Books Books PROBLEM II. The first term, the last term, and the number of terms given, to find the common difference. RULE. — Divide the difference of the extremes by the number of terms less 1 , and the quotient will be the common diffcrenct. The Youth's Assistant in Theoretic and Practical Arithmetic: Designed for ... - Page 118
by Zadock Thompson - 1838 - 164 pages ## A Practical Business Arithmetic ...

Lorenzo Fairbanks - 1875 - 468 pages
...difference of the extremes divided by the number of terms less 1, will be the common difference. Hence the RULE. — Divide the difference of the extremes by the number of terms less 1. EXAMPLES FOR PRACTICE. 1. The extremes of an arithmetical series are 2 and 22, and the number of terms... ## New Practical Arithmetic: for Grammar Departments

James Bates Thomson - 1875 - 384 pages
...number of terms less i ; therefore iS-ig, or 2, is the common difference required. (Art. 93.) Hence, the RULE. — Divide the difference of the extremes ~by the number of terms less i. 9. The ages of 7 sons form an arithmetical series, the youngest being 2, and the eldest 20 years:... ## The Common School Arithmetic: Combining Analysis and Synthesis. Adapted to ...

James Stewart Eaton - 1875 - 327 pages
...divided by 3 (15 -i- 3 = 5), gives one of these additions, ie the common th'fference. Hence, EULE. Divide the difference of the extremes by the number of terms less one, and the quotient will be the common difference. Ex. 1. The extremes of an arithmetical series... ## The Complete Arithmetic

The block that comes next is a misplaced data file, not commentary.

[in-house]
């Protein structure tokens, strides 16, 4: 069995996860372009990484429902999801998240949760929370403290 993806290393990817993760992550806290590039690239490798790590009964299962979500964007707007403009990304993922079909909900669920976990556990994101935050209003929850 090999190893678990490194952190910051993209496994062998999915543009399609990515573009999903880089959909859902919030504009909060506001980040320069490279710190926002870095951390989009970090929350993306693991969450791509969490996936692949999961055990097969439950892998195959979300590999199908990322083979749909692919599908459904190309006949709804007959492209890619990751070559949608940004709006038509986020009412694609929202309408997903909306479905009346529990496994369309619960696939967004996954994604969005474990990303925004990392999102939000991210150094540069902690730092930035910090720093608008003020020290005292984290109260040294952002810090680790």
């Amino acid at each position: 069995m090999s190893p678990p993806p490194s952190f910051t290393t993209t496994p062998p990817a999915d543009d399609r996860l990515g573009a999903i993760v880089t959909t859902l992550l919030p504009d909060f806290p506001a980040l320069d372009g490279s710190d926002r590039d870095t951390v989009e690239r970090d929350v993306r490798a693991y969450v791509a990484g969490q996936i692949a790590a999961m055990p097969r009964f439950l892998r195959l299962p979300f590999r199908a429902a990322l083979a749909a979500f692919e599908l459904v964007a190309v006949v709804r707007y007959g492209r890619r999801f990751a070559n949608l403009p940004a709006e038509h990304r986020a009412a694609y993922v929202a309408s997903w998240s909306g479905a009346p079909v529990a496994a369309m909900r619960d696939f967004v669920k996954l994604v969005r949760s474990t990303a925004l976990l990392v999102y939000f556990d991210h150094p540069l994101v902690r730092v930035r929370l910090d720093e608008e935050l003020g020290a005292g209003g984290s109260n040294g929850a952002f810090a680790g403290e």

Milton Browning Goff - Arithmetic - 1876 - 452 pages
...number of terms less one is 21 ; and 42 ( = 45 — 3) divided by 21 gives 2, the common difference. 524. RULE. — Divide the difference of the extremes by the number of terms less one. vaoni, E 3i s . What is the common difference when 1. The first term is 1, and the 21st, 41 ?... ## Introduction to the National Arithmetic, on the Inductive System: Combining ...

Benjamin Greenleaf - Arithmetic - 1876 - 344 pages
...divided by the number of common differences, 9, the quotient, 3, will be the common difference. Hence the RULE. — Divide the difference of the extremes by the number of terms less one, and the quotient will be the common difference. EXAMPLES FOR PRACTICE. 1. The extremes of a series... ## New Practical Arithmetic: for Grammar Departments

James Bates Thomson - 1876 - 400 pages
...I; therefore 18-5-9, or 2, is the common difference required. (Art. 93.) Hence, the RULB.—Divide the difference of the extremes by the number of terms less 1. 9. The ages of 7 sons form an arithmetical series, the youngest being 2, and the eldest 20 years: what... ## Ray's New Practical Arithmetic: A Rev. Ed. of the Practical Arithmetic

Joseph Ray - Arithmetic - 1877 - 404 pages
...divided by 6, the number of 20 — 2 _= I 8 terms less 1, is 3, the common difference. 1 8 -H 6 = 3 Rule. — Divide the difference of the extremes by the number of terms less one. 2. The extremes are 3 and 300 ; the number of terms 10 : find the common difference. 33. 3. A... ## Robinson's Progressive Practical Arithmetic: Containing the Theory of ...

Horatio Nelson Robinson, Daniel W. Fish - Arithmetic - 1877 - 359 pages
...terms less one ; thus, by taking away 2 in the fifth term, 2 + 3-1-3+3 + 3, we have 3 taken 4 times. RULE. Divide the difference of the extremes by the number of terms less one. 330 ARITHMETICAL PROGRESSION. EXAMPLES FOB PRACTICE. 1. The first term is 2, the last term is... ## The Normal Higher Arithmetic: Designed for Common Schools, High Schools ...

Edward Brooks - Arithmetic - 1877 - 528 pages
...substituting the values of the given terms. See Art. 843. Rule. — To find the common difference, divide the difference of the extremes by the number of terms less one. 2. \$1600 in 60 years amounts to \$8320 ; required the annual interest. Ans. \$112. 8. A begins business...